With a valid fishing license, anglers can cast a line nearly anywhere in Colorado. With thousands of lakes, creeks, and rivers to choose from great fishing is never far away. Regulations vary between fly-fishing only, fly and artificial lures, to live bait.
Fishing & Fly-Fishing Rivers and Lakes in Colorado
Some city, county, and state parks have access to a lake or river for fishing. Often rivers and lakes are located on federally owned public land, which you can access year-round, conditions permitting. Many towns show local fishing, at both lakes and rivers.
Fishing in Colorado City Parks
Most city and county parks provide a beautiful slice of nature, close to home and free to use. Some have lakes, ponds, and rivers prime for fishing. Reference local rules and regulations to see what kind of fishing is allowed.
Fishing in Colorado National Forests
Eleven national forests cover millions of acres throughout the Rocky Mountains. They are spread across the state, west of the plains. Year-round outdoor recreation can be found in these free, federal lands, from fishing and camping to snowmobiling and Nordic skiing.
Fishing in Colorado National Monuments
These eight monuments preserve natural and man-made landmarks. Generally, national monuments have fewer restrictions than national parks, they are therefore much more pet friendly. Most offer camping opportunities and various other chances for outdoor recreation.
Fishing in Colorado National Parks
Four of Colorado’s biggest gems are preserved in national parks. These signature sites have to be on your local bucket list, as they all offer something unique, from high alpine tundra and steep canyons to cliff dwellings and sand dunes.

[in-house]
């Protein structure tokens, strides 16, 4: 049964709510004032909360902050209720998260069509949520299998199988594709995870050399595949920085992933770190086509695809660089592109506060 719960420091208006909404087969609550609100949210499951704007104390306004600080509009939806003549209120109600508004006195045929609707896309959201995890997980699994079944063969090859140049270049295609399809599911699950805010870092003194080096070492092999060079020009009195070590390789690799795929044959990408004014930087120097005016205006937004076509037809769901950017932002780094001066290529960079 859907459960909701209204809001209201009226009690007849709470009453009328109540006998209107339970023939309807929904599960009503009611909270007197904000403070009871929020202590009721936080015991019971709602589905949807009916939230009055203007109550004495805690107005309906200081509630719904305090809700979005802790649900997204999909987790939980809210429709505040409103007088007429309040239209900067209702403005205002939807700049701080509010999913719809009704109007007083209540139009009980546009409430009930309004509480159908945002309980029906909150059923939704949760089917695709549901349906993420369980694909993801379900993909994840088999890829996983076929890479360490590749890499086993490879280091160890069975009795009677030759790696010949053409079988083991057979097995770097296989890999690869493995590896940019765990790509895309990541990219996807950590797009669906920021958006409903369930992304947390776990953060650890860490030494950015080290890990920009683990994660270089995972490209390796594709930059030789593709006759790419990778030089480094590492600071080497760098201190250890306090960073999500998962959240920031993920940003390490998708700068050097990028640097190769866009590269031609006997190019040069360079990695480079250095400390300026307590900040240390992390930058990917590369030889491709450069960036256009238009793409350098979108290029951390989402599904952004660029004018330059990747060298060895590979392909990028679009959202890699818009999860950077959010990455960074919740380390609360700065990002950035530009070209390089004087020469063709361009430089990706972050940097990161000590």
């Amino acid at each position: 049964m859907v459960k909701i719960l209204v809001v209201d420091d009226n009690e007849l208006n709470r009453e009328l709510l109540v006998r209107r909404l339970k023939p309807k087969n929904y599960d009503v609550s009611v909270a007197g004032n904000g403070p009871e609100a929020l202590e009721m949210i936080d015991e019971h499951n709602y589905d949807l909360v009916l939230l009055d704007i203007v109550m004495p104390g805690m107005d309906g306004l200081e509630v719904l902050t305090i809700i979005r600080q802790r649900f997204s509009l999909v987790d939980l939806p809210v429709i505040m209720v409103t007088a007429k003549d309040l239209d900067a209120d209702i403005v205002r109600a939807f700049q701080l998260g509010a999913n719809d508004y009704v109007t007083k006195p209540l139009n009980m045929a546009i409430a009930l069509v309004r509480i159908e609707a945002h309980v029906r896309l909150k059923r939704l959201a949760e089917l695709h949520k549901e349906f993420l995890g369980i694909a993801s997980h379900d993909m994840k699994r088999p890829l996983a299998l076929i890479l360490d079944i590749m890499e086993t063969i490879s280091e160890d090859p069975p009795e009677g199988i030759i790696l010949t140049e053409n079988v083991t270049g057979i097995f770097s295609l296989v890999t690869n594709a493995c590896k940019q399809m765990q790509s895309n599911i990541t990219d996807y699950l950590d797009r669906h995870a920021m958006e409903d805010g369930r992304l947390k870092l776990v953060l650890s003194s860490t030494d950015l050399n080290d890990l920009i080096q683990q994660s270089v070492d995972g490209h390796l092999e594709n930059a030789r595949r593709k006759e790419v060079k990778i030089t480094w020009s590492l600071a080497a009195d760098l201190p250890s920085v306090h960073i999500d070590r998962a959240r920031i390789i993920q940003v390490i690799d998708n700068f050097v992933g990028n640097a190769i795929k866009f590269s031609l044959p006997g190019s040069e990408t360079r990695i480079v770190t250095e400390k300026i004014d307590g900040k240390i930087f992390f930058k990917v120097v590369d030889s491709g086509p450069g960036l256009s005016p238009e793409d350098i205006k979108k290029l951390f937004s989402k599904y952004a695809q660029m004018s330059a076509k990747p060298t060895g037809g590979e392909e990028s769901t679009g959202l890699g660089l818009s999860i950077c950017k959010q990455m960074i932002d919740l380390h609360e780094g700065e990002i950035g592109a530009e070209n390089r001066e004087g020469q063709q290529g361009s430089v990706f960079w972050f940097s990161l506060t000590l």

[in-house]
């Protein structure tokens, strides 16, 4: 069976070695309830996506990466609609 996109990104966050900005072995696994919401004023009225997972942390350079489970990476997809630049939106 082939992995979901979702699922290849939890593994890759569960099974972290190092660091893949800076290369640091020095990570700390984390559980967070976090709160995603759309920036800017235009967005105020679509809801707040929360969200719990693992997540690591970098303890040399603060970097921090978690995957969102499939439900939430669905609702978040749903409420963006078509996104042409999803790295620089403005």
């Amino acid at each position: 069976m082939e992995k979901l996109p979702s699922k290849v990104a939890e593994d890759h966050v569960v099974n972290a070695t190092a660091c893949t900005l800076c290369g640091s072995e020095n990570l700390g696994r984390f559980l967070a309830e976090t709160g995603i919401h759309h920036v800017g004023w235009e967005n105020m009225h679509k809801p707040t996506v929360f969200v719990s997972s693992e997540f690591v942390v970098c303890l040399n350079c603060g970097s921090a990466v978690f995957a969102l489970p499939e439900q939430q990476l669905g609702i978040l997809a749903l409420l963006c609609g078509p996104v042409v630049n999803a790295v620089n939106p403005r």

Fishing in Colorado National Recreation Areas
The two national recreation areas are home to the largest bodies of water in the state, Blue Mesa Reservoir and Lake Granby. Both are a haven for water sports, permitting all types of boating and fishing. Each park has more than one marina for boat rentals.
Fishing in Colorado National Wildlife Refuges
Fishing in Colorado State Parks
Thirty-seven of the state parks provide a chance for fishing. Bring your valid Colorado fishing license with you and catch that trophy trout. You can cast a line year-round at many the parks, sometimes into a frozen lake if that’s your thing.
Guided Fishing and Fly-Fishing Trips in Colorado
Head out fishing with the pros on a guided trip. Both fly and traditional fishing trips are offered, as well as ice fishing. Several dude ranches offer organized fishing trips as well.
- Address: 60880 County Road 129 Clark (near Steamboat Springs)
- About: Four-hour and eight-hour ice fishing trips. License, equipment, lunch provided. Courtesy shuttle from Steamboat Springs available.
- Address: 39020 Country Rd 8, Meeker
- About: Day and overnight fishing trips, hunts, log cabin rentals, horseback riding. The lodge is located about in the middle of the Flat Tops Scenic Byway.
- Address: Antero Reservoir, Blue Mesa Reservoir, 11 Mile Reservoir
- About: Ice fishing guides take care of everything you need for a fun and comfortable day on the ice. They provide all the equipment necessary: augers, fish finders, heaters, rods & reels, tack & bait, top-of-the-line ice huts, and even knee pads. Full day lasts 6 hours.
- Address: 7700 Trappers Lake Rd, Meeker
- About: Lodge is situated on the Flat Tops Scenic Byway, open late May through October. They offer day and overnight fishing and hunting trips, as well a horse and cabin rentals. There is also a restaurant with a bar.
Guide to Fishing and Fly-fishing in Colorado
Everyone knows Colorado is a sportsman paradise, home to world-class fishing all year round. It doesn’t matter what region you happen to find yourself in, there’s always a river or reservoir open to fishing nearby.
Since Colorado’s a hotbed for fishing, it’s an activity that’s easy to get into. With some fairly basic equipment, you can try your luck at public bodies of water around the state.
Generally, unless the body of water lies on private land or is otherwise noted, fishing is usually fair game. If you’re boating on a river that crosses through private property, you can still fish on the private property as long as you stay on your boat, and do not anchor, wade, or touch land in any way, even the ground beneath the river.
The charm of fishing is that it is the pursuit of what is elusive but attainable, a perpetual series of occasions for hope -John Buchan